WISE MEN TALK BECAUSE THEY HAVE
SOMETHING TO SAY ... FOOLS, BECAUSE
THEY HAVE TO SAY SOMETHING.
Plato's quote is a guide for these blogs. I leave it to the reader to decide which applies.
My position on what Don Imus said ... is very clear: he was wrong.
No qualifier is needed.
There is no defending what Imus said.
Still, the trouble is not just with Don Imus.
The trouble is decades of decay in broadcasting .. created, encouraged and fed by networks and some station bosses who allowed decency standards to drop lower and lower ... in efforts to get ratings .. higher and higher.
I don't know Don Imus. I've never really listened to his program, but I know his kind and the kind of program he represents.
He claims this is the first time he's crossed the racist line, but other cases dispute that claim. Gwen Ifill ( an African American woman) is a reporter for the New York Times and says that Imus said something like, “ Isn't the Times wonderful. It lets the cleaning lady cover the White House." Another time, Imus suggested that Venus and Serena Williams should be "National Geographic" .. not "Playboy".
He has a history of offensive language and malicious attacks on several different groups and personalities. In times past, his bosses apologized ... issuing statements saying: We sincerely apologize to anyone who was offended by these remarks.
And they kept raking in $20 million a year, and Don Imus realized .. he could be as offensive as he wanted. If it got too hot .. there would be an excuse, an apology ... to cover the latest cutting remark. Don Imus was .. untouchable.
Again, he is not the only one. Howard Stern made millions for himself and his employers using the same tactics.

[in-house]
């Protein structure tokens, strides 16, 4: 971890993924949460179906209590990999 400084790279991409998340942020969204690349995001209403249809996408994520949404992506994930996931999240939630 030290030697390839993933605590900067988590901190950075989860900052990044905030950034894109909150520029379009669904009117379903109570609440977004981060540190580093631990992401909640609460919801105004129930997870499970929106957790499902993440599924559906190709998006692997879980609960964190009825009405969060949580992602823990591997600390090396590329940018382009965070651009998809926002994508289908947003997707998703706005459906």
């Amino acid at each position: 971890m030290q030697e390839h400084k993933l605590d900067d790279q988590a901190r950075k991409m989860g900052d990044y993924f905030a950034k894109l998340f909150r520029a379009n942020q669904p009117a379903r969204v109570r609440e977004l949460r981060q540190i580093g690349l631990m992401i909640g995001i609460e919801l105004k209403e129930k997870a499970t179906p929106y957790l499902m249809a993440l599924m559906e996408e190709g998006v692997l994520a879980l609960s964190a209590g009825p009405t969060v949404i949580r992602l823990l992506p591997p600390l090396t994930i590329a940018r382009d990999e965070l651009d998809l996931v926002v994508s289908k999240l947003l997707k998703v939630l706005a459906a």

They were proud to be called: shock jocks. Others lusted for that title and the money that could go with it.
Since I started in broadcasting in 1963 ... I've always feared that if I ever said anything close to what shock jocks say ... I would be fired and banned for life in broadcasting.
But over the years, I've seen many who get fired for offensive remarks ... simply get rehired ... often for more money at bigger stations.
Network and station execs should have more conviction and courage to draw the line. They should make a decision on what is right and what is wrong ... without having a Sharpton/Jackson tornado in their face ... a stampede of sponsors ... a public earthquake of criticism.
In live radio/TV .... there will be legitimate slips .. mistakes. There will be times when something meant to be harmless is perceived by others to be malicious. Each will have to be judged on a case by case basis ... and taking into context the overall history of the violator.
Those of us lucky enough to have a job in this broadcasting .. should treat the profession and the audience with honor and respect. We should police ourselves.
Still, the blame does not stop with those of us on-air ... or those who own the networks and stations.
The public is also to blame... for accepting ... even laughing at offensive, malicious language which attacks and degrades others.
Some of the words that Imus used ... and even worse words ... are in hip-hop and rap songs airing everyday .. all across the nation ... but so far, the public outcry is meek.
If the reaction to Don Imus is just going to be a flash across the dark side of broadcasting ... we will all suffer.
It is time to raise the standards of broadcasting.
Because in the end .. as in the beginning ... Don Imus was wrong.